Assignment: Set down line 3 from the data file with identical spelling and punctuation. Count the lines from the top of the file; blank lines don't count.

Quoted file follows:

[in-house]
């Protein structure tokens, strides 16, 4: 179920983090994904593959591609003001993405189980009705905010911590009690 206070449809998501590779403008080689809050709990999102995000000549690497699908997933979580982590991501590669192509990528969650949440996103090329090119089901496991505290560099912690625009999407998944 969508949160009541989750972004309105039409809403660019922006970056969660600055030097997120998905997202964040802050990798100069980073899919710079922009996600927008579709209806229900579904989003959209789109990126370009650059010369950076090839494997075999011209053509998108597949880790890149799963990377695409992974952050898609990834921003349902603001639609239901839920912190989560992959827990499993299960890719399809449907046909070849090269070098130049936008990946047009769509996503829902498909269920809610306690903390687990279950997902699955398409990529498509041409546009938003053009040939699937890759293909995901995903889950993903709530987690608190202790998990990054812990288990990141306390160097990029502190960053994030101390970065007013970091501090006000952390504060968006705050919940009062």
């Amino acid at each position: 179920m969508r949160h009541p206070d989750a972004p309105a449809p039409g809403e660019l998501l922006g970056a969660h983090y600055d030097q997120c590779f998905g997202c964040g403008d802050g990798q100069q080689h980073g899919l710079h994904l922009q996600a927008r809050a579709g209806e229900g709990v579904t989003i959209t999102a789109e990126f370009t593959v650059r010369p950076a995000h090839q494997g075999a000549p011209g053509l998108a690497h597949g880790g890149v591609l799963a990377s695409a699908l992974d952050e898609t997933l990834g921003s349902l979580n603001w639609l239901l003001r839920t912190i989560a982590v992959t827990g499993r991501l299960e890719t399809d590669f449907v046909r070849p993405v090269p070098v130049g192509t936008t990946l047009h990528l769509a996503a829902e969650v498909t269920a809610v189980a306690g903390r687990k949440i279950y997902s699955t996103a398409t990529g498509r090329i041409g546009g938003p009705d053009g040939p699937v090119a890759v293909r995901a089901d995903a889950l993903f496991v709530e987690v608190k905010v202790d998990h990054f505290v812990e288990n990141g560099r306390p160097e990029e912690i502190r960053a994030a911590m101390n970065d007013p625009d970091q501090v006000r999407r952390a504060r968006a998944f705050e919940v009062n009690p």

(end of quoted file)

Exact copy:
């Amino acid at each position: 179920m969508r949160h009541p206070d989750a972004p309105a449809p039409g809403e660019l998501l922006g970056a969660h983090y600055d030097q997120c590779f998905g997202c964040g403008d802050g990798q100069q080689h980073g899919l710079h994904l922009q996600a927008r809050a579709g209806e229900g709990v579904t989003i959209t999102a789109e990126f370009t593959v650059r010369p950076a995000h090839q494997g075999a000549p011209g053509l998108a690497h597949g880790g890149v591609l799963a990377s695409a699908l992974d952050e898609t997933l990834g921003s349902l979580n603001w639609l239901l003001r839920t912190i989560a982590v992959t827990g499993r991501l299960e890719t399809d590669f449907v046909r070849p993405v090269p070098v130049g192509t936008t990946l047009h990528l769509a996503a829902e969650v498909t269920a809610v189980a306690g903390r687990k949440i279950y997902s699955t996103a398409t990529g498509r090329i041409g546009g938003p009705d053009g040939p699937v090119a890759v293909r995901a089901d995903a889950l993903f496991v709530e987690v608190k905010v202790d998990h990054f505290v812990e288990n990141g560099r306390p160097e990029e912690i502190r960053a994030a911590m101390n970065d007013p625009d970091q501090v006000r999407r952390a504060r968006a998944f705050e919940v009062n009690p």